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Beta Hunt Mine

Karora Resources owns 100% of the Beta Hunt Mine, a producing gold mine located in the prolific Kambalda mining district of Australia.

Beta Hunt Mine Overview

The underground Beta Hunt Mine, located 600 km from Perth in Kambalda, Western Australia, is a deposit with the very rare feature of hosting both gold and nickel resources in adjacent discrete mineralized zones. The mining tenements on which the Beta Hunt Mine is located are held by Gold Fields Limited. Karora Resources operates the Beta Hunt Mine by virtue of a sub-lease agreement with Gold Fields Limited.


The Kambalda mining district in Western Australia is a long-established major mining centre with excellent existing infrastructure, a skilled local workforce, and nickel and gold processing mills nearby. Beta Hunt was originally developed and operated by Western Mining Corporation (WMC) in the 1970's and the mine was sold to Gold Fields in 2001. In 2003, Reliance Mining Limited (RML) acquired the nickel rights and resumed production.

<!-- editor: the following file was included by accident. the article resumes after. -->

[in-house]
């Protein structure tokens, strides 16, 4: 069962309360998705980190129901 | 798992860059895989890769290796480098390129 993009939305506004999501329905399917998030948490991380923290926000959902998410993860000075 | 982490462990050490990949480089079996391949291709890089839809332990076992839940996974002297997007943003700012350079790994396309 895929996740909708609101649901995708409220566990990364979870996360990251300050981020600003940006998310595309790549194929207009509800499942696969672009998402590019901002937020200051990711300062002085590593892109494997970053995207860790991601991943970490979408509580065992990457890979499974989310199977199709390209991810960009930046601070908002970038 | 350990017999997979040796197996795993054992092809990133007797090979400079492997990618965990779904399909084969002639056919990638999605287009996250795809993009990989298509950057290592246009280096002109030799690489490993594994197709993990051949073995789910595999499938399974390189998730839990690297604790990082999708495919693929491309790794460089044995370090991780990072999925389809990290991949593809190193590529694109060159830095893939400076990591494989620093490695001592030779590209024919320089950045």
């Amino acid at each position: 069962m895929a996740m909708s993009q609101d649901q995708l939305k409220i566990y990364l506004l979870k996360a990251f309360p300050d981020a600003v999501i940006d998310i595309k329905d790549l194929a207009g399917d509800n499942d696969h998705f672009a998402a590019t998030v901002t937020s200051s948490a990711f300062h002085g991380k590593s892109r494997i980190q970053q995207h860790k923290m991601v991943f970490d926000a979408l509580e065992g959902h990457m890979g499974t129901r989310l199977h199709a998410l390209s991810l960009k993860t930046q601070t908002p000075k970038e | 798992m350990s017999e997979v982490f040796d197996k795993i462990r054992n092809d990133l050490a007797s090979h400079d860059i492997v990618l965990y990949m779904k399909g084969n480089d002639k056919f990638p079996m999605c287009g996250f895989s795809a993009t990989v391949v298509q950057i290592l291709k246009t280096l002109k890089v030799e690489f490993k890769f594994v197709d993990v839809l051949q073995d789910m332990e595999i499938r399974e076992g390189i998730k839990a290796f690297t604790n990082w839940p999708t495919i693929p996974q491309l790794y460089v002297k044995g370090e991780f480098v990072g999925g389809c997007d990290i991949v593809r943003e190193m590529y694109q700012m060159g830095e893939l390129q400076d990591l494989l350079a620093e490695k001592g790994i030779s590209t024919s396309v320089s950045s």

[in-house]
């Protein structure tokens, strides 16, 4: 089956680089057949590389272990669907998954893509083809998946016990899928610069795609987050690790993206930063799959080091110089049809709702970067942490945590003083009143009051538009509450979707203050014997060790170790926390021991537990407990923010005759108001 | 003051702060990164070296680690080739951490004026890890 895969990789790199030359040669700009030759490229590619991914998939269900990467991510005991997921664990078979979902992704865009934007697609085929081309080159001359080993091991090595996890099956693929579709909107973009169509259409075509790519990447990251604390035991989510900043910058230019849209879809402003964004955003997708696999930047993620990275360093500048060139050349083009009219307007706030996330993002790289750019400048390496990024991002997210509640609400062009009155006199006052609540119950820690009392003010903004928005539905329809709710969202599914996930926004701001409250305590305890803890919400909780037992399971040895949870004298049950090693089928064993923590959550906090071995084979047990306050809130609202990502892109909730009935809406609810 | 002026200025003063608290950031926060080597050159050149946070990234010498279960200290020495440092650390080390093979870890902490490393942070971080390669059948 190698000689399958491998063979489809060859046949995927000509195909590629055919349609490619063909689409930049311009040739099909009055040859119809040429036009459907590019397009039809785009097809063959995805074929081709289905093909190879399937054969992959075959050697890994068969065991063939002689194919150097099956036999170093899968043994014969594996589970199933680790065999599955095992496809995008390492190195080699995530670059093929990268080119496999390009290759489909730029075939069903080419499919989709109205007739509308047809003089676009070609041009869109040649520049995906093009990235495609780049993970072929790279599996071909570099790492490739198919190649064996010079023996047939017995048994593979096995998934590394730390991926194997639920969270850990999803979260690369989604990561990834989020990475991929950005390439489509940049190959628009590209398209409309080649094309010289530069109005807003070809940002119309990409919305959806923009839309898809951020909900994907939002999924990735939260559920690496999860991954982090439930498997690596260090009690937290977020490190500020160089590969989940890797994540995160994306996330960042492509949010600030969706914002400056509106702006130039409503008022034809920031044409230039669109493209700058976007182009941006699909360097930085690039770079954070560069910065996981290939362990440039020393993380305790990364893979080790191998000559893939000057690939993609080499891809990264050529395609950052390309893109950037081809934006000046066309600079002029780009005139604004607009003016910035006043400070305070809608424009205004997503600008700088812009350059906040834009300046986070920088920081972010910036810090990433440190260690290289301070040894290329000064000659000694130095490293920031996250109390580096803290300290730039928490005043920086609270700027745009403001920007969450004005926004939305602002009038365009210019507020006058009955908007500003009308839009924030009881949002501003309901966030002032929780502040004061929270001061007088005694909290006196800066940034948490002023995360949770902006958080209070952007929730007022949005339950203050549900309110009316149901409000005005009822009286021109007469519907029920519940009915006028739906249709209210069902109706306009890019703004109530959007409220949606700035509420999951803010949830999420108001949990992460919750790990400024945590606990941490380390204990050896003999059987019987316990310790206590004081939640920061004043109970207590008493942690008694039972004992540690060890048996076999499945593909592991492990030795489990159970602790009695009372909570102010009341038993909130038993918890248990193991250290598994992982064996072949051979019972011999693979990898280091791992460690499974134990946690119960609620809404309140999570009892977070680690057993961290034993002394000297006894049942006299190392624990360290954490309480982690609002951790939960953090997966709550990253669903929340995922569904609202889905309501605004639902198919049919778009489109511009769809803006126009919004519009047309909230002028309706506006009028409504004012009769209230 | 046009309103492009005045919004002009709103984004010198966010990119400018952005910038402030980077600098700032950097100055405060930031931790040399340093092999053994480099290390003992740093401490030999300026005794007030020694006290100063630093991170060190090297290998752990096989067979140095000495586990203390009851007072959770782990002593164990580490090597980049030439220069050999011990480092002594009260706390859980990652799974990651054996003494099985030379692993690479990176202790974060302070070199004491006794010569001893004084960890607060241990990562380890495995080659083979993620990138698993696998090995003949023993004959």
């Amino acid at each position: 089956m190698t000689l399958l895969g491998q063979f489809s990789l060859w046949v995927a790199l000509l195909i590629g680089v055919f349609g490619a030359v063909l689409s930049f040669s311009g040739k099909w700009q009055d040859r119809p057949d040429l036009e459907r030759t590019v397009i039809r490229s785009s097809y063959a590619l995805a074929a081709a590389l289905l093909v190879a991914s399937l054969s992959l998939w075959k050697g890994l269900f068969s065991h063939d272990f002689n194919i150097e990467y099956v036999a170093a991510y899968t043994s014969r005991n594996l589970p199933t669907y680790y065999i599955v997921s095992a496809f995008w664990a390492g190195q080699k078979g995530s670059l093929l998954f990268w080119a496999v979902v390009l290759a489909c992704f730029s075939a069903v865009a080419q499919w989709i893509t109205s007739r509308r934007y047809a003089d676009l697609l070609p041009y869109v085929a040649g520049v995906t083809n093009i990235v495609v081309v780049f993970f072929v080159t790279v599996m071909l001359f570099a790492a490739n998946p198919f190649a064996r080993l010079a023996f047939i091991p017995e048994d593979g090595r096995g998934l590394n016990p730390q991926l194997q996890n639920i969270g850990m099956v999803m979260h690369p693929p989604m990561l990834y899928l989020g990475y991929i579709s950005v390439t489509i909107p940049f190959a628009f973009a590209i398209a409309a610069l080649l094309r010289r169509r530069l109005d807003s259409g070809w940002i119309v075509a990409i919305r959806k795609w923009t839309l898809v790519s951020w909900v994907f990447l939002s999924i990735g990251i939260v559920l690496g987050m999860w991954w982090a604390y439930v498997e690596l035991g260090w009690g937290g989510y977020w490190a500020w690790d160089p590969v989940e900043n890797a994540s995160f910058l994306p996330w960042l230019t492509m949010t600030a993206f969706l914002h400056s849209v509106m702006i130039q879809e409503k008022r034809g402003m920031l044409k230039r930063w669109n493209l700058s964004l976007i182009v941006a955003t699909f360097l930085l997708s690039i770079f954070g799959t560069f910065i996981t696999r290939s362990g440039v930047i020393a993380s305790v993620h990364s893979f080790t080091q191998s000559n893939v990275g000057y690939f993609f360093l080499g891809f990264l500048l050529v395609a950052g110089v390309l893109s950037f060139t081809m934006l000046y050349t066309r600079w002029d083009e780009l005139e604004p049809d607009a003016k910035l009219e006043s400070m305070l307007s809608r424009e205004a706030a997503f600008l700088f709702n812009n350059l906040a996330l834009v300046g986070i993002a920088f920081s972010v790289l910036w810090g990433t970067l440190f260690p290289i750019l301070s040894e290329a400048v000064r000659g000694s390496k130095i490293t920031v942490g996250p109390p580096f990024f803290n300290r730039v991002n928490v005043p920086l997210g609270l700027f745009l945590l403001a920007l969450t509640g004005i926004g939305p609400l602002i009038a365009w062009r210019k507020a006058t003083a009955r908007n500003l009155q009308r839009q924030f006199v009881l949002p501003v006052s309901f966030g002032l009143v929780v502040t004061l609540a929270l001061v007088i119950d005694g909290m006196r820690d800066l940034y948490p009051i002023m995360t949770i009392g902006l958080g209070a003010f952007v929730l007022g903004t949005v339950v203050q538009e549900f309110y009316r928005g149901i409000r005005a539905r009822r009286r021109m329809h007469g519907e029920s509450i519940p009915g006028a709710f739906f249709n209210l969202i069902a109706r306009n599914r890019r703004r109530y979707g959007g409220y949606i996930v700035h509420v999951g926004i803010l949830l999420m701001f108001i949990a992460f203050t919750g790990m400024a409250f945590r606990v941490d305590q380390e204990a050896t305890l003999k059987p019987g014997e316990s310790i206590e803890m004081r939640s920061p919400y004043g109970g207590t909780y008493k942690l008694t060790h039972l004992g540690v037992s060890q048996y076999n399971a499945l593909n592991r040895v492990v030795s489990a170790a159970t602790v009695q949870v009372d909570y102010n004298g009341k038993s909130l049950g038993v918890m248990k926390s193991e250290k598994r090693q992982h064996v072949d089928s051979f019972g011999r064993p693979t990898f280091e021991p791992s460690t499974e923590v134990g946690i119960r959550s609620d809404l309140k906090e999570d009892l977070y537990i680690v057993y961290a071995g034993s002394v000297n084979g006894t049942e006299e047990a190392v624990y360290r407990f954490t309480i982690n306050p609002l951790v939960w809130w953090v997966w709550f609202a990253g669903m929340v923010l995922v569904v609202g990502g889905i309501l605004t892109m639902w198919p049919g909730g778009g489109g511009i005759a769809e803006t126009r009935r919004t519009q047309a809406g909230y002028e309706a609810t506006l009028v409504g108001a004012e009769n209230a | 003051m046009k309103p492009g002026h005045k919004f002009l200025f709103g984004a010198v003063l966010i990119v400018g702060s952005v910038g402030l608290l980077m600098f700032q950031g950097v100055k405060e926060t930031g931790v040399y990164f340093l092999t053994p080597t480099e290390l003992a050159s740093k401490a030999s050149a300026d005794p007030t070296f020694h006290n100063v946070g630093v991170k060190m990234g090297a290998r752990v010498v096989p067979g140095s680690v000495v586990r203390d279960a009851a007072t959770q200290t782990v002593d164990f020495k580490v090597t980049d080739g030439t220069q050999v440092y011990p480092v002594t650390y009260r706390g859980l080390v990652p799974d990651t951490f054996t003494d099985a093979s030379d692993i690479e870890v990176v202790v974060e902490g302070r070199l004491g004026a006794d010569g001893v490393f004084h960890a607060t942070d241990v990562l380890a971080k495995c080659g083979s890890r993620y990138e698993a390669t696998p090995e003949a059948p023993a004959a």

Consolidated Minerals Limited acquired RML in 2005 and invested in both increasing resources and expanding production. The mine operated continuously until the end of 2008, when it was placed on care and maintenance due to the financial crisis and associated collapse in metal prices.

Transactions during the period 2001 - 2003 resulted in the separation of nickel rights from the gold rights. Salt Lake Mining subsequently acquired the property in 2013 and succeeded in re-combining the nickel and gold rights. Nickel operations were re-started in 2014. Initial gold production occurred in June to July 2014 then ceased and recommenced at the end of 2015. The mine has been in continuous operation since then. Karora Resources acquired 100% of SLM in 2016 under its previous business name RNC Minerals. The main gold production areas are currently Western Flanks and A Zone.

Exploration Opportunities